- Common Name
- Genus Species
- Three genera (Caiman, Melanosuchus, and Paleosuchus) encompassing 6 species)
- Varies according to species. All have wide, flat heads with rounded noses. Eyeline ridge is slightly more pronounced than in the closely related American alligator, Alligator mississippiensis. When mouth is closed, only teeth from upper jaw are visible.
- Male: Smallest species = Paleosuchus palpebrosus, 1.5 m
Largest species = Melanosuchus niger, 4-6 m
Female: Smallest species = Paleosuchus palpebrosus, 1.2 m
- No data
- As juveniles, the various caiman species feed on crustaceans, insects, small fish, amphibians, small mammals, and birds. As adults, they feed on fish, birds, other reptiles, amphibians, and various mammalian species.
- Varies according to species. Up to 115 days.
Clutch Size: Nest size varies from 10-70 eggs - again, depending on species.
- Sexual Maturity
- 5-15 years, depending on species
- Life Span
- Though somewhat undetermined, current estimates place caimans' life expectancy at 30-40 years. It should be noted, however, that larger crocodilians have been documented with lifespans of 70-90 years. Some accounts allow for crocodilian lifespans in excess of 100 years.
- Southern Mexico & the remainder of the Central American countries through South America to the northeastern portion of Argentina. Chile is the only South American nation which caimans to not inhabit.
- Estuaries, swamps, lakes, streams, rivers, floodplains, and the surrounding terrestrial environment
- Global: Varies according to species.
- IUCN: Varies according to species.
CITES: Varies according to species. Listed on CITES Appendix I & II.
USFWS: Varies according to species.
- The black caiman, Melanosuchus niger, is the largest member of the family Alligatoridae.
- Cuvier's dwarf caiman, Paleosuchus palpebrosus, is the smallest member of the order Crocodylia.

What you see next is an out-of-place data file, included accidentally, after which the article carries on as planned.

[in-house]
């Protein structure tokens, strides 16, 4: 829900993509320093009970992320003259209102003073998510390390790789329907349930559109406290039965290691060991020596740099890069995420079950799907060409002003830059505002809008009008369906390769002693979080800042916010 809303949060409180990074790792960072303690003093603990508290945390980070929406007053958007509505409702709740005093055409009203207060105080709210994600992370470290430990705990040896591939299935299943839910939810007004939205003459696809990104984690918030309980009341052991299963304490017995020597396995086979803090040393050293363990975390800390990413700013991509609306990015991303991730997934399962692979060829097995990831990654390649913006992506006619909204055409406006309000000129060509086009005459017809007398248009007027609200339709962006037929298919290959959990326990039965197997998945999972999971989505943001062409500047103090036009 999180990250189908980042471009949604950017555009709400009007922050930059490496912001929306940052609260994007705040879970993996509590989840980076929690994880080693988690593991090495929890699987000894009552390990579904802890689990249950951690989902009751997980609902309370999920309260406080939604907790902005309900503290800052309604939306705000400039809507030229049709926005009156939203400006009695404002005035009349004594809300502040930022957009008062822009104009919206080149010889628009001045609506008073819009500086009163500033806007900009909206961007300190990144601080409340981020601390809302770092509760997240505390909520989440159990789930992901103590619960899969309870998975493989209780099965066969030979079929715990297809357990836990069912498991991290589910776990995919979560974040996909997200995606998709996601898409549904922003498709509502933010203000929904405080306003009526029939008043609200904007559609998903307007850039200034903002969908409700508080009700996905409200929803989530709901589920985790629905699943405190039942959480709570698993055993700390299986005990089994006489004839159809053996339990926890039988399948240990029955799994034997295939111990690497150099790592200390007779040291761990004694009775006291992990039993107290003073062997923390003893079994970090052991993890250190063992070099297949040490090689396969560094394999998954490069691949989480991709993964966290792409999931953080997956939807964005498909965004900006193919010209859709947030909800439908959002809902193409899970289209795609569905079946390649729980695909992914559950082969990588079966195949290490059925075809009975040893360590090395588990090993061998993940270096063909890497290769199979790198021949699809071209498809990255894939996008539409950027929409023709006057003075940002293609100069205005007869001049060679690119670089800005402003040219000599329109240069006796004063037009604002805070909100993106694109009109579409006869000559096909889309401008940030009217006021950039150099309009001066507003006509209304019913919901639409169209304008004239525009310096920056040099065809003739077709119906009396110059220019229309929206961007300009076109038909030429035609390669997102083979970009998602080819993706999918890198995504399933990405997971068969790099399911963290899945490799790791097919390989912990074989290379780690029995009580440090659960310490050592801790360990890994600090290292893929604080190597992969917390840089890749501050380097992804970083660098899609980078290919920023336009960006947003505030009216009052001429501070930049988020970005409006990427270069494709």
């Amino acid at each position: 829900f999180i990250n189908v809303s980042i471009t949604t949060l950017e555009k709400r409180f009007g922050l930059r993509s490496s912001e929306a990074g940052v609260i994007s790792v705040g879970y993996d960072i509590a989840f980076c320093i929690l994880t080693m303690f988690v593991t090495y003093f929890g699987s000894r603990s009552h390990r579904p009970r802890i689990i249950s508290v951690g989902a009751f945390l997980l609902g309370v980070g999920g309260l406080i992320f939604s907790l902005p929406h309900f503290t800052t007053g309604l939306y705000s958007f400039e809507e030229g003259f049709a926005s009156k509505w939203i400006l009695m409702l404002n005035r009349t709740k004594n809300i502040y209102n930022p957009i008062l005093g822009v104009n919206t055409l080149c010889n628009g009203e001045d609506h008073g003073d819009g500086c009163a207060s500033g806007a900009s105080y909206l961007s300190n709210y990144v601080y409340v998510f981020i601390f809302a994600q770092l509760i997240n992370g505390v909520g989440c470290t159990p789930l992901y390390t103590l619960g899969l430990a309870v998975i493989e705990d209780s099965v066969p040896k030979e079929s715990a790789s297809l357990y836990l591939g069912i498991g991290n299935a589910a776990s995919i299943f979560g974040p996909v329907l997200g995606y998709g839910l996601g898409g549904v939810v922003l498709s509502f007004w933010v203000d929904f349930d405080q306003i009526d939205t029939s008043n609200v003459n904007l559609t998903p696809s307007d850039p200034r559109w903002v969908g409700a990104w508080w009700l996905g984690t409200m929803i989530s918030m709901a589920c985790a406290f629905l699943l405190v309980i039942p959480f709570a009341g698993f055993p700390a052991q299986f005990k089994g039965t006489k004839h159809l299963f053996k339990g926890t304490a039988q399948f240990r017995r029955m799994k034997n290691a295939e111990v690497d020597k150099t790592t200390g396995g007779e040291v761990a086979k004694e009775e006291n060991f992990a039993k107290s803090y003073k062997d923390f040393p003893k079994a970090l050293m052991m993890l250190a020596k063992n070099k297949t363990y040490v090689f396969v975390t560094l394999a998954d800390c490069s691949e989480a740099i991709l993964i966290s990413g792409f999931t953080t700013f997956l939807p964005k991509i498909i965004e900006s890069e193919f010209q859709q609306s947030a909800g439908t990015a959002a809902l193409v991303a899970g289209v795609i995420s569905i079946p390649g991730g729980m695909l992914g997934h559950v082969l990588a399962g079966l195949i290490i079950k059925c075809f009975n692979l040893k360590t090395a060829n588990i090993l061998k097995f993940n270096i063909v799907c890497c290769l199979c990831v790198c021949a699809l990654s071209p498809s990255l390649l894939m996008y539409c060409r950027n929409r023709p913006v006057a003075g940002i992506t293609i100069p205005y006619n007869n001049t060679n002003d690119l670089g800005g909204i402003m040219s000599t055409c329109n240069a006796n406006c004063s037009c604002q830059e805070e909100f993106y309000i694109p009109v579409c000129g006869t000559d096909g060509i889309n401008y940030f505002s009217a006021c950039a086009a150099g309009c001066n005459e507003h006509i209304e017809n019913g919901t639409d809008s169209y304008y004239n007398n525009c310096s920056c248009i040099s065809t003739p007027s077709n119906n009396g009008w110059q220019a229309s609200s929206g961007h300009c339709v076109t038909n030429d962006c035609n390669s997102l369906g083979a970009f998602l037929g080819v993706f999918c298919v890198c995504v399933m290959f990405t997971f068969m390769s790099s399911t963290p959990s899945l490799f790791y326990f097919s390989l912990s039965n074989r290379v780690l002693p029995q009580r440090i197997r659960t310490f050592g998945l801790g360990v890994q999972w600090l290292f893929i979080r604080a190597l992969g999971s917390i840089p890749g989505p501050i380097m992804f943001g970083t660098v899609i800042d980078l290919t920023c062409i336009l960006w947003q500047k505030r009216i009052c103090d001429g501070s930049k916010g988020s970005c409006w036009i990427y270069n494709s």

- The common caiman, Caiman crocodilus, is the most numerous of all crocodilians.
- The common caiman, C. crocodilus, is the most hunted of all crocodilians - accounting for 60-80% of the skin trade.
- The black caiman, M. niger, is unique among crocodilians in that much of its juvenile coloration - yellowish strips and spots - is retained well into its adult life. This relatively vibrant coloration has caused considerable population pressures for the species as their hide is highly prized in the skin trade.
- The skin of Cuvier's dwarf caiman, P. palpebrosus, is heavily ossified - making them less flexible than other crocodilians. Their rather extreme dermal armor, however, provides them with considerable protections. They are so well armored, in fact, that their patchwork of scutes have even been compared to the hardened shell of certain turtles.
Ecology and Conservation
While population figures widely vary among caiman species, each of them are affected to some extent by commecial hunting pressures and habitat loss. As they are - within their particular ecosytems - apex predators, they play a key role in maintaining an overall population balance with regard to the various species upon which they feed.
Encyclopedia of Animals. pgs. 662-664; Weldon Owen Pty Limited. 1993.
Crocodilian Biology Database @ flmnh.ufl.edu/natsci/herpetology/brittoncrocs/cbd.html
Status Survey and Conservation Action Plan - Crocodiles @ flmnh.ufl.edu/natsci/herpetology/act-plan/plan1998a.htm#Contents